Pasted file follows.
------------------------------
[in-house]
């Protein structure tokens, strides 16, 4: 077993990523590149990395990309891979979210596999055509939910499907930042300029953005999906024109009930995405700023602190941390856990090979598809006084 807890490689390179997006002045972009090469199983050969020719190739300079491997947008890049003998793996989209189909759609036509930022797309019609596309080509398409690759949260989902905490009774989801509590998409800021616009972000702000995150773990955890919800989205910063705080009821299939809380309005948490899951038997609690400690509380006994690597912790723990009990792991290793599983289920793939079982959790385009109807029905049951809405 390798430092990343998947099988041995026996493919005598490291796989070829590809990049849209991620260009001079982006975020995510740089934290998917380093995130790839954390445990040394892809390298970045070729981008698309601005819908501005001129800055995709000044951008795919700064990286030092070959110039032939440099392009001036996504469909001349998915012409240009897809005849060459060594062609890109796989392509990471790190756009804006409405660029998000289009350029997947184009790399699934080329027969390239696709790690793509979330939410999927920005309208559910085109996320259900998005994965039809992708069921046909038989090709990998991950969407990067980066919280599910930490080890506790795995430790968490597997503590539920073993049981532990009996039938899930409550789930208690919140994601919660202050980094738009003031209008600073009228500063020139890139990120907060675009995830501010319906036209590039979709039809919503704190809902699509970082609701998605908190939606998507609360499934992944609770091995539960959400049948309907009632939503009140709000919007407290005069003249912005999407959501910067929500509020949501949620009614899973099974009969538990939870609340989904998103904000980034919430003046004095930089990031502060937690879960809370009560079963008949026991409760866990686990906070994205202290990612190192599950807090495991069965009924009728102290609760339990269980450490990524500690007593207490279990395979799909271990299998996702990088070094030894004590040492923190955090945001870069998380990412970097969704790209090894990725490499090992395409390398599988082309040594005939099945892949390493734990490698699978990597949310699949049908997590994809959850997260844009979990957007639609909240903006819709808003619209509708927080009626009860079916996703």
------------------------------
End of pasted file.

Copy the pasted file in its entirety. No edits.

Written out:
[in-house]
């Protein structure tokens, strides 16, 4: 077993990523590149990395990309891979979210596999055509939910499907930042300029953005999906024109009930995405700023602190941390856990090979598809006084 807890490689390179997006002045972009090469199983050969020719190739300079491997947008890049003998793996989209189909759609036509930022797309019609596309080509398409690759949260989902905490009774989801509590998409800021616009972000702000995150773990955890919800989205910063705080009821299939809380309005948490899951038997609690400690509380006994690597912790723990009990792991290793599983289920793939079982959790385009109807029905049951809405 390798430092990343998947099988041995026996493919005598490291796989070829590809990049849209991620260009001079982006975020995510740089934290998917380093995130790839954390445990040394892809390298970045070729981008698309601005819908501005001129800055995709000044951008795919700064990286030092070959110039032939440099392009001036996504469909001349998915012409240009897809005849060459060594062609890109796989392509990471790190756009804006409405660029998000289009350029997947184009790399699934080329027969390239696709790690793509979330939410999927920005309208559910085109996320259900998005994965039809992708069921046909038989090709990998991950969407990067980066919280599910930490080890506790795995430790968490597997503590539920073993049981532990009996039938899930409550789930208690919140994601919660202050980094738009003031209008600073009228500063020139890139990120907060675009995830501010319906036209590039979709039809919503704190809902699509970082609701998605908190939606998507609360499934992944609770091995539960959400049948309907009632939503009140709000919007407290005069003249912005999407959501910067929500509020949501949620009614899973099974009969538990939870609340989904998103904000980034919430003046004095930089990031502060937690879960809370009560079963008949026991409760866990686990906070994205202290990612190192599950807090495991069965009924009728102290609760339990269980450490990524500690007593207490279990395979799909271990299998996702990088070094030894004590040492923190955090945001870069998380990412970097969704790209090894990725490499090992395409390398599988082309040594005939099945892949390493734990490698699978990597949310699949049908997590994809959850997260844009979990957007639609909240903006819709808003619209509708927080009626009860079916996703």